The opinion of the court was delivered by: (Judge Rambo)
On July 7, 2006, Plaintiff Juan Jones, a federal inmate currently incarcerated at the United States Penitentiary in Lewisburg, Pennsylvania (USP-Lewisburg), filed, pro se, the instant action as a petition for a writ of habeas corpus pursuant to 28 U.S.C. § 2241. (Doc. 1.) The case, however, was docketed in the court's electronic document filing system as a civil rights complaint filed pursuant to 28 U.S.C. § 1331. Pending before the court is Jones's request of August 2, 2006, to change the docket to reflect his petition as one for a writ of habeas corpus pursuant to 28 U.S.C. § 2241. (Doc. 6.)*fn1
In his petition, Jones alleges that he was denied due process with respect to a disciplinary hearing held before a prison Disciplinary Hearing Officer ("DHO"). (Doc. 1, page 6.) As a result of the hearing, Jones was sanctioned with thirty (30) days of disciplinary segregation and ninety (90) days loss of commissary privileges. (Doc. 1, Exh. A-2, page 2.) Notably, Jones does not assert that he lost any good-time credit.
Federal inmates, such as Jones, possess a liberty interest in good-time credit. See Wolff v. McDonnell, 418 U.S. 539, 555-57 (1974). While the Due Process Clause protects against the revocation of good-time, it does not provide the same level of protection against the imposition of other forms of discipline. See Torres v. Fauver, 292 F.3d 141, 150-51 (3d Cir. 2002). Here, Jones's disciplinary segregation and loss of commissary privileges do not invoke the same due process protections. See id. As a result, these punishments cannot be challenged under 28 U.S.C. § 2241 because in no manner do they affect the fact or length of his sentence or confinement. Therefore, Jones's action, if pursued via § 2241, would be subject to dismissal. Nonetheless, if Jones truly seeks this court to construe his action as a habeas matter, he should so indicate and the court will grant his request.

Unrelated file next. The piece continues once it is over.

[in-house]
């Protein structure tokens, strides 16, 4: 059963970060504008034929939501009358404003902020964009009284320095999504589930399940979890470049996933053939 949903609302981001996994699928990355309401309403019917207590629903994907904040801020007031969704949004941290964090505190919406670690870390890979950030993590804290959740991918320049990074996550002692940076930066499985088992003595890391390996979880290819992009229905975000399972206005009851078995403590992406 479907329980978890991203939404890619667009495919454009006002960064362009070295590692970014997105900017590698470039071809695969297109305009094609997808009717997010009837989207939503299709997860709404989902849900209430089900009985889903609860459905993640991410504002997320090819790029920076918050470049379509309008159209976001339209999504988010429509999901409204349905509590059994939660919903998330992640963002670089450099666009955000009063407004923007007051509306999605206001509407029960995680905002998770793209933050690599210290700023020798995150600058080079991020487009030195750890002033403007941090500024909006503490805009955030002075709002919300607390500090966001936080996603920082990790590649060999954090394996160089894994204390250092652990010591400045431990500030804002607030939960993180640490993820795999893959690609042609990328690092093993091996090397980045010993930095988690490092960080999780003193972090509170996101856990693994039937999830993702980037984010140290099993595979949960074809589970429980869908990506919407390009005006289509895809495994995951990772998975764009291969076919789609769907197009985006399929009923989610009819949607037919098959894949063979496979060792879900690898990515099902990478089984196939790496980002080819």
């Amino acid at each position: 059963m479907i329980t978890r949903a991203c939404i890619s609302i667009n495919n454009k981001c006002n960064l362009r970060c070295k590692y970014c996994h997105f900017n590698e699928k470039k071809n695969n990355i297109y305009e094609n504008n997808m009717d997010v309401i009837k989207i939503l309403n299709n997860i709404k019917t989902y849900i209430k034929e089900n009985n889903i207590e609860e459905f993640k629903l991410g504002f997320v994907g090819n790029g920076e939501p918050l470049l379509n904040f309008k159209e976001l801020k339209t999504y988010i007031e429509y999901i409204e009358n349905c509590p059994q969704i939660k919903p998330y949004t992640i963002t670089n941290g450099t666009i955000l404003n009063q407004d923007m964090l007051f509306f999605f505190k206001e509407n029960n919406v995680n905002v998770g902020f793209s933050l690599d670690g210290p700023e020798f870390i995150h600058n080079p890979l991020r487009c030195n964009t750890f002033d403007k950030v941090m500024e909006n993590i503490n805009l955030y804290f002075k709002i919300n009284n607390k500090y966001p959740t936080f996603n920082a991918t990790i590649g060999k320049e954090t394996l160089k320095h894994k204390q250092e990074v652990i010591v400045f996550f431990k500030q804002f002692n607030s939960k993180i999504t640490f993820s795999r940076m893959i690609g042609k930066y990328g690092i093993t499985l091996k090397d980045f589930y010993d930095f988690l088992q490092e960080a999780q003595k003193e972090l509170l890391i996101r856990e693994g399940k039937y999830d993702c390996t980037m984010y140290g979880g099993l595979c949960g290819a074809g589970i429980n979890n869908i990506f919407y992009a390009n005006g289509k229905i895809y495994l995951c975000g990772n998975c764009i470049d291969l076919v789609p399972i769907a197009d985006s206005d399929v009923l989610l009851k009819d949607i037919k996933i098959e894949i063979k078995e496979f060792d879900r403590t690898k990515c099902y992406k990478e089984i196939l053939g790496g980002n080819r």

Jones's action, however, is presently before the court as a civil rights matter filed pursuant to 28 U.S.C. § 1331. In such an action Jones may seek injunctive relief and monetary damages against those individuals who personally played an active role in violating his Due Process rights. In order to state a viable Bivens claim,*fn2 a plaintiff must allege that a person has deprived him of a federal right, and that the person who caused the deprivation acted under color of federal law. See Brown v. Philip Morris, Inc., 250 F.3d 789, 800 (3d Cir. 2001). A plaintiff must demonstrate each defendant's direct or personal involvement in the incident that gave rise to the constitutional deprivation. See Sutton v. Rasheed, 323 F.3d 236, 249 (3d Cir. 2003) (citing Rode v. Dellarciprete, 845 F.2d 1195, 1207-08 (3d Cir. 1988)). That level of detail is missing in Jones's current complaint, and therefore, it must be amended should he wish to proceed with his case as a civil rights matter.
Based on the foregoing, and in the interests of justice to this pro se litigant, see Haines v. Kerner, 404 U.S. 519, 520-21 (1972), Jones will be granted twenty (20) days to advise the court whether he still wishes to proceed in this action as a habeas matter under 28 U.S.C. § 2241; if not, he is to submit an amended civil rights complaint pursuant to 28 U.S.C. § 1331. Jones is advised that the "amended complaint must be complete in all respects. It must be a new pleading which stands by itself as an adequate complaint without reference to the complaint already filed." Young v. Keohane, 809 F.Supp. 1185, 1198 (M.D. Pa. 1992). Jones's failure to indicate either his intention to move forward in this matter as a habeas action or to file an amended civil rights complaint within the twenty (20) days will result in the court granting his request to consider his filing (Doc. 1) as one for a writ of habeas corpus pursuant to 28 U.S.C. § 2241, and therefore subject to dismissal for the reasons set forth above.
AND NOW, IT IS HEREBY ORDERED THAT:
(1) Plaintiff is granted twenty (20) days from the date of this order to notify the court whether he intends to proceed in this matter by way of a petition for a writ of habeas corpus pursuant to 28 U.S.C. § 2241 or by a civil rights complaint pursuant to 28 U.S.C. § 1331. If he fails to do either, the court will construe the case as a habeas matter under 28 U.S.C. § 2241 and rule on it accordingly.
(2) If Plaintiff decides to proceed under 28 U.S.C. § 1331 as a civil rights matter, he must file an amended complaint naming those individuals who are alleged to have violated his Due Process rights.
(3) The Clerk of Court is directed to send Plaintiff two (2) copies of this court's form civil-rights complaint which Plaintiff should use in filing his amended complaint should he elect to do so.
SYLVIA H. RAMBO United States ...